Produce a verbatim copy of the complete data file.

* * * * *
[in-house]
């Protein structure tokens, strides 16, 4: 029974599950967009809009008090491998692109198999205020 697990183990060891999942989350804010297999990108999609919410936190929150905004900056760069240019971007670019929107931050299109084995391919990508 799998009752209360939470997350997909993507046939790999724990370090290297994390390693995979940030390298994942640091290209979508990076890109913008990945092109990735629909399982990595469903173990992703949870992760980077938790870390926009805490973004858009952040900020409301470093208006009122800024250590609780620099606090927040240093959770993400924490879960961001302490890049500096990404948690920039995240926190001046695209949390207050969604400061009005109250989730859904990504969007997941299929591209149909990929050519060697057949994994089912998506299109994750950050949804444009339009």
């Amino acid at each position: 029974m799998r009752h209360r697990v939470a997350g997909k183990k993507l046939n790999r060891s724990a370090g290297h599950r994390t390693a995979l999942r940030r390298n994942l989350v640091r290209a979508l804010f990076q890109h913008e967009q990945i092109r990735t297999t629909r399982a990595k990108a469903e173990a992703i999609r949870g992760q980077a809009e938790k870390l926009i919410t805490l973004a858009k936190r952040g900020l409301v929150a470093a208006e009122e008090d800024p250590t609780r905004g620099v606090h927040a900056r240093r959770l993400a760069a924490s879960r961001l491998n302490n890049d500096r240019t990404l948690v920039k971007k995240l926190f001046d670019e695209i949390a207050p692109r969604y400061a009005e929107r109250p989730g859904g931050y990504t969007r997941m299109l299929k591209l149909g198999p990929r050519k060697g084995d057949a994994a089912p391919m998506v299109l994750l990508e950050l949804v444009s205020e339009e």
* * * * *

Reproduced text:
[in-house]
């Protein structure tokens, strides 16, 4: 029974599950967009809009008090491998692109198999205020 697990183990060891999942989350804010297999990108999609919410936190929150905004900056760069240019971007670019929107931050299109084995391919990508 799998009752209360939470997350997909993507046939790999724990370090290297994390390693995979940030390298994942640091290209979508990076890109913008990945092109990735629909399982990595469903173990992703949870992760980077938790870390926009805490973004858009952040900020409301470093208006009122800024250590609780620099606090927040240093959770993400924490879960961001302490890049500096990404948690920039995240926190001046695209949390207050969604400061009005109250989730859904990504969007997941299929591209149909990929050519060697057949994994089912998506299109994750950050949804444009339009």
């Amino acid at each position: 029974m799998r009752h209360r697990v939470a997350g997909k183990k993507l046939n790999r060891s724990a370090g290297h599950r994390t390693a995979l999942r940030r390298n994942l989350v640091r290209a979508l804010f990076q890109h913008e967009q990945i092109r990735t297999t629909r399982a990595k990108a469903e173990a992703i999609r949870g992760q980077a809009e938790k870390l926009i919410t805490l973004a858009k936190r952040g900020l409301v929150a470093a208006e009122e008090d800024p250590t609780r905004g620099v606090h927040a900056r240093r959770l993400a760069a924490s879960r961001l491998n302490n890049d500096r240019t990404l948690v920039k971007k995240l926190f001046d670019e695209i949390a207050p692109r969604y400061a009005e929107r109250p989730g859904g931050y990504t969007r997941m299109l299929k591209l149909g198999p990929r050519k060697g084995d057949a994994a089912p391919m998506v299109l994750l990508e950050l949804v444009s205020e339009e």